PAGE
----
What was your most memorable moment on the show? Gosh such a difficult question as I have a million and one memories from the show, some good, some bad but most just hilarious, we laughed so much, particularly with Mel and Sue who are just the most brilliant people. But probably the final was particularly memorable as I took my family and they got to see it all in ‘real life’. And although the weather was particularly stinky, it was a fabulous day seeing everyone again (Mary, Paul, Mel, Sue, The other 11 bakers and the super crew)

Did you get on well with the other contestants or was it very competitive? I could genuinely say that we all got along so well, we really had a laugh and were supportive rather than competitive!... cheesy but true! There was a little bunch of us who were particularly close and would stay up late and always be having a joke or word of encouragement for each other. I made some real friends thanks to The Bake Off.

How did your children feel about seeing you on the television? My children thought it was “really cool” seeing mummy (and snippets of themselves) on the TV! The novelty wore off a tad for my son, as at 4 years old he’d much rather be watching Scooby doo than mummy! But my daughter still watches it over and over again, both to see me and just as a huge GBBO fan!

Was it scary to work on a show been judged by two baking gurus, Mary Berry and Paul Hollywood? I found it completely terrifying at first and struggled to keep my nerves in check some

What is your favourite thing to bake? Although cake is not my favourite thing to eat, it is my favourite thing to bake, cake just seems to make people happy and allows for some creativity and decoration 20

too, which is good fun, especially with the tiddlers. Do you have a baking gadget you just cannot live without? I am very lucky to have a Kitchen Aid (which I bought when my beloved granddad passed away with some money he had left me...I know he’d have liked my choice of purchase too as another food lover) and now I wouldn’t be without her as she (her name is Tallulah) is just so great, and looks pretty nice too. In more simple terms though, since Bake Off I wouldn’t be without a plastic dough scraper, mega handy little thing! How do you feel about joining Kitchen Goddess as a columnist? I am entirely thrilled and honoured to be joining Kitchen Goddess as a columnist, what an amazing opportunity, I am so excited about it, and thanks to Bake Off and now Kitchen Goddess, my kitchen journey continues! What other plans do you have for the future? As well as writing for Kitchen Goddess the dream is to write a baking book, I also confess I loved TV too so anything else like that would be incredible...watch this space! What do you think makes someone a Kitchen Goddess? I don’t think there’s too much to being a Kitchen Goddess....just, create a little, cook a little, bake a little, share a little and eat a lot, but most importantly be happy in your kitchen...you don’t even need to be that great....just put on your pinny and get stuck in!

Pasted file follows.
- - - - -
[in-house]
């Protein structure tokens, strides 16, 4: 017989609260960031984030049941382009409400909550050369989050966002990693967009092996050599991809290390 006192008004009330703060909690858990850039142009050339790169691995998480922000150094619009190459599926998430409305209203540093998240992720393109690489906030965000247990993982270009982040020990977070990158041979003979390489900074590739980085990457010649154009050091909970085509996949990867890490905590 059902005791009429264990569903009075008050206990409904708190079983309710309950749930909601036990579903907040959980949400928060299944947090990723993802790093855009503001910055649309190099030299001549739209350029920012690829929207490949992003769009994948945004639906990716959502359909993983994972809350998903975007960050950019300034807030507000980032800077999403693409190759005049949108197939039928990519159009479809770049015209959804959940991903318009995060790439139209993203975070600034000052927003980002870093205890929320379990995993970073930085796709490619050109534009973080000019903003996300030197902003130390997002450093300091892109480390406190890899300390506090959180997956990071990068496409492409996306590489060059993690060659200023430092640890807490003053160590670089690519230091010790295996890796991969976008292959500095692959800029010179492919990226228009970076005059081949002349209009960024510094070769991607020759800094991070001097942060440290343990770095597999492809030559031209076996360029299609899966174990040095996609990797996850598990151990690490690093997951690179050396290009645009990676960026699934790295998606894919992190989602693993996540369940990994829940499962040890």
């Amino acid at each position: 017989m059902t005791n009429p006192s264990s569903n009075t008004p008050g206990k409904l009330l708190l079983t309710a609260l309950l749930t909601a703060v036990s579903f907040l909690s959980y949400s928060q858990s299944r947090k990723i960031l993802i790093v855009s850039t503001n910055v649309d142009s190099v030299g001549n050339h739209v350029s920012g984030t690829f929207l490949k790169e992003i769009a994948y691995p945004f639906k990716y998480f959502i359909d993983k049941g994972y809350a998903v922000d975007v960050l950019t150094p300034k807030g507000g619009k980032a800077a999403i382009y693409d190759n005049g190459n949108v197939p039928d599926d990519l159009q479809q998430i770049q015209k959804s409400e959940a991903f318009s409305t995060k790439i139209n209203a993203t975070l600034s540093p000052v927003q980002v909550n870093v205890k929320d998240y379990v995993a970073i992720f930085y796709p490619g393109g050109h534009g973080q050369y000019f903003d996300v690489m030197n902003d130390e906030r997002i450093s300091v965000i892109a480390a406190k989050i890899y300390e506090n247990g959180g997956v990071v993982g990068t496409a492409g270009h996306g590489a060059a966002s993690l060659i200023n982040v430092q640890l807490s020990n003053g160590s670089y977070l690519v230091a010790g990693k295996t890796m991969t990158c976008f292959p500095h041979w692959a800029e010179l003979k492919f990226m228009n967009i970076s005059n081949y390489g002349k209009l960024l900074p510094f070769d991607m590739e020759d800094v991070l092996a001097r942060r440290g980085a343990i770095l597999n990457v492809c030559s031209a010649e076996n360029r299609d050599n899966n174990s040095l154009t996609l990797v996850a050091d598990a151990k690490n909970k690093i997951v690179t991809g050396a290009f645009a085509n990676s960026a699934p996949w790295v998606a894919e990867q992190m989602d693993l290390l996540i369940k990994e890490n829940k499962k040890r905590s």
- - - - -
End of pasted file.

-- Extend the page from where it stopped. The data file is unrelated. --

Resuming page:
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“I am so massively excited to welcome you to my Baking Column! There will be lots of baking tips, treats, recipes and ideas. I look forward to telling you all about my best baking dos and don’ts, and my brilliant baking experiences with Kitchen Goddess.” My recipe for January is exactly the sort of thing I like to bake and eat at this time of year. It is not too fussy and doesn’t take oodles of time, but is lovely and warming and also quite pretty. Plus the seasonal fruit makes you feel like it’s not too naughty either. It is the perfect thing to make for a cosy afternoon tea treat to share with friends or family…….

Brown sugar cinnamon scones filled with custard cream and baked rhubarb These are lovely warming sweet spiced scones, filled with a creamy custard and beautiful tart baked rhubarb along with some rhubarb syrup. The perfect cold day afternoon tea treat. For the scones 450g self raising flour 100g cold unsalted butter cut into cubes 1 teaspoon baking powder 75g soft light brown sugar 1 teaspoon of ground cinnamon plus extra for sprinkling 2 tablespoons Demerara sugar Pinch of salt 2 medium free range eggs beaten 225ml whole milk For the baked rhubarb 350g forced rhubarb 75g caster sugar (plus 1 tablespoon to make the syrup) Grated zest of 1/4 of an orange For the custard cream 2 medium free range egg yolks 75g caster sugar 1 tablespoon of plain flour 1 tablespoon cornflour 1/2 teaspoon vanilla bean paste 275ml whole milk 150ml double cream

First bake the rhubarb: 1. Reheat the oven to 200degreesC

much weight on the dough) the disc should be about 2-3cm high

2. Trim the ends off the rhubarb and cut into equal length finger sized pieces about 4-5cm in length (this way they will sit neatly in the scones of the same size)